Published: Nov. 16, 2020

While the thought of taking finals remotely may feel overwhelming, you can set yourself up for success with the right strategies. Here are some tips to help you ace your exams no matter where you are. 

Get organized

Look at your syllabi and verify with your professors any exam dates, times and additional information you might need to be prepared. This will help you become familiar with your workload leading up to finals. Use a calendar or planner to map out exam dates, times and any necessary study sessions.

Prioritize your projects, papers, labs and exams based on deadlines. Make projects and studying more manageable by breaking them down into smaller steps. You can try this seven-day study plan to help you stay on track. 

Plan a strategy

As you get organized, consider what successful studying looks like for you:

  • Do you concentrate best when there’s complete silence or some background noise?
  • Are you more mentally sharp at a certain point in the day (early mornings or evenings)?
  • Are you more of a visual learner or do you learn best by reading/writing?
  • Is it helpful to study virtually with a friend or two, or do you study best on your own?

You could also consider trying different study methods to review material for your classes, like the Feynman technique

As we follow physical distancing guidelines and other health orders, finding a study spot outside of the house may not be a viable option. If you are living with roommates or other family members, make a study schedule and talk with them about a designated “quiet time” leading up to and during finals week. Knowing how you study and communicating with others in your household about what you need can help you feel prepared for finals.

Take breaks

It can be tempting to pull an all-nighter to get things done, but this can be more harmful than helpful in the end since sleep is so vital for memory. Take short breaks during study sessions (five-minute break for every 25 minutes of studying) to give your brain a rest. You can take a quick walk (stay at least 6 feet away from others and wear a face covering), stretch or watch a funny video.

Allowing yourself the time to step away from what you are learning can be useful so you don’t feel over stressed or drained from the material you are reviewing. 

Ask for help

There’s still time to ask for help if you are struggling with an assignment or subject.

Avoid cutting corners

Even though it’s crunch time, avoid cutting corners with your work. Failing to properly cite a source or asking a friend to help out with your work (even if it is virtually) may not seem like a big deal in the moment. But these actions and any form of academic dishonesty are a violation of the Honor Code and can have consequences.

Academic dishonesty is any act in which a student gains or attempts to gain an unfair academic advantage over other students. Examples of this include plagiarism and cheating. All CU Boulder students are subject to the Honor Code for academic matters, and students who violate the code may be subject to discipline.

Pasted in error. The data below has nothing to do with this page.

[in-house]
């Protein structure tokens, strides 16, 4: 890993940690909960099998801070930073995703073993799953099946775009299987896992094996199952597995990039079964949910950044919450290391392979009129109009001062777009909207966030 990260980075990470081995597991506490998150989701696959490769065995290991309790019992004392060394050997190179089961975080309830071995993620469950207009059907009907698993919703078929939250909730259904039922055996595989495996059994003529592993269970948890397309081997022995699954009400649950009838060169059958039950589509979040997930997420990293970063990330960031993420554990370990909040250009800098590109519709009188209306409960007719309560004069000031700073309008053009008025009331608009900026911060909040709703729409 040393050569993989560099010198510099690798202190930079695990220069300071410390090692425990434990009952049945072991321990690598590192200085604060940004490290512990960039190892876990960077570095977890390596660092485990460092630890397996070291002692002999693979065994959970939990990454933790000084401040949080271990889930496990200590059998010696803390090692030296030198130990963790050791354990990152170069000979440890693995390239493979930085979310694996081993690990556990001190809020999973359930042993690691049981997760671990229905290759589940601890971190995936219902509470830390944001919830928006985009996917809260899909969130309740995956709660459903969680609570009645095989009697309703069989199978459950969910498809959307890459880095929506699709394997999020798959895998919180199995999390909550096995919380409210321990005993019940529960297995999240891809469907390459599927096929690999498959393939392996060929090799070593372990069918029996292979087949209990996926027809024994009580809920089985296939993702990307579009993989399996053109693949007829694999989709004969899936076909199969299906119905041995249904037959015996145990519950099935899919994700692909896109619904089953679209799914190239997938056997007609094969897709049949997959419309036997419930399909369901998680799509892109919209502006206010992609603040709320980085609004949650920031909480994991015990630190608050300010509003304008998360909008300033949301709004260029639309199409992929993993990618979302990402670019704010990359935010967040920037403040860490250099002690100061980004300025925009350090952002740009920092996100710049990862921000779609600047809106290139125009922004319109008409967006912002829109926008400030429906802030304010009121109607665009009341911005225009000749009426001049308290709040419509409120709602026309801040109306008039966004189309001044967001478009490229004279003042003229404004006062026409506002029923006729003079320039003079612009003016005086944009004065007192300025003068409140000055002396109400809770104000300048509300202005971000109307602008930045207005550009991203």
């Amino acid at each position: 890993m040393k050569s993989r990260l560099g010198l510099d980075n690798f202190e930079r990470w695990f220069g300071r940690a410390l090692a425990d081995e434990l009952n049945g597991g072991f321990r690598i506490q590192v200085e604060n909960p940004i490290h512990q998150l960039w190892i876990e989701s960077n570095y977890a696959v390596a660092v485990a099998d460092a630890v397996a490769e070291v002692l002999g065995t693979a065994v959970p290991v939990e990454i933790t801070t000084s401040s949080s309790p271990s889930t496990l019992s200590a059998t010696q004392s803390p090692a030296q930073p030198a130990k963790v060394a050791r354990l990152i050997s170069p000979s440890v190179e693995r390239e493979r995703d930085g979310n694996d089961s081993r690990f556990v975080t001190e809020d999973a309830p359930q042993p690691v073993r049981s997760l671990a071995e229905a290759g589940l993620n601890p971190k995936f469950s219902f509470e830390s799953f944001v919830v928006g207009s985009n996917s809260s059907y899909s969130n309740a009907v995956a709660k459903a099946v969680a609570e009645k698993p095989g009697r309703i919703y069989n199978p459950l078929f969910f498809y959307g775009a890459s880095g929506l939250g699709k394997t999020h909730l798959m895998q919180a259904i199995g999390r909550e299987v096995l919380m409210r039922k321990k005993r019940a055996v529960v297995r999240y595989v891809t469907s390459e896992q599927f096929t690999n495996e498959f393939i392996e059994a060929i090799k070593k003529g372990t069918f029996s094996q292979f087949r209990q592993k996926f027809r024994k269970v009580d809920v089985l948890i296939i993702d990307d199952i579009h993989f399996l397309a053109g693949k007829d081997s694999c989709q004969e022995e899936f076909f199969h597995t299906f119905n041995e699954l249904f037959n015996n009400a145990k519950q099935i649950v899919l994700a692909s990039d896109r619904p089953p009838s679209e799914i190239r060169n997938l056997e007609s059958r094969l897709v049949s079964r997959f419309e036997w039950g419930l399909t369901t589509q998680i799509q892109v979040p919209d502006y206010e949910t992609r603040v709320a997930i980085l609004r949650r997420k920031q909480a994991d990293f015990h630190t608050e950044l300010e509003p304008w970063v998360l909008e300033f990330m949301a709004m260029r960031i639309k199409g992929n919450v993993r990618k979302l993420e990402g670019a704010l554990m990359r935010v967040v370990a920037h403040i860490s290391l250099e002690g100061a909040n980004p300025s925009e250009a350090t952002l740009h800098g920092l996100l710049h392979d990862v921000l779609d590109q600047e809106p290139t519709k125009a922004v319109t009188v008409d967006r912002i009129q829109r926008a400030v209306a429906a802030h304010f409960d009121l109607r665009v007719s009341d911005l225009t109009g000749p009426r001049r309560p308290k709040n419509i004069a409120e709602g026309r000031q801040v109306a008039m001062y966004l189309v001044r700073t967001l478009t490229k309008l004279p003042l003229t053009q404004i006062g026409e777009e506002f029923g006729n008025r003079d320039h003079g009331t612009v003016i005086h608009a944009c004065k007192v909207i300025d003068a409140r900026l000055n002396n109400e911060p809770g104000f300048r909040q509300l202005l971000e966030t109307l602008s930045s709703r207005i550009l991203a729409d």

Learn more about how to avoid the top violations of the Honor Code.

Even though times are strange, you can still set yourself up for success. Prioritize what is important, prepare yourself and take it one exam at a time. Don’t forget to check your internet connection ahead of time, take a deep breath and finish strong

person studying on laptop

Academic resources

Managing stress resources

  • Counseling and Psychiatric ServicesCAPS offers virtual individual counseling, workshops and groups for undergrad and graduate students. New students or students who have not been seen in the past year should make an appointment through their MyCUHealth portal. Current students can call 303-492-2277 or connect with their provider to make an appointment.
  • Wellness WednesdaysThis weekly program provides a space to engage in self-care activities, learn about campus resources and build community. Students can participate in the activity and have conversations with an emotional wellness peer educator to create self-care plans. 
  • E-Let’s Talk is a free service offered by CAPS where students can check in virtually for an informal and confidential consultation with a counselor. Students commonly visit with concerns about stress, sadness, academics, worry and more. Let’s Talk counselors can help provide insight, solutions and information about additional resources. Learn more about e-Let’s Talk hours.
  • SilverCloud online mental health programTake charge and manage your emotional health and well-being with SilverCloud, a free, online tool that provides personalized programs to help build skills around stress management, anxiety and depression.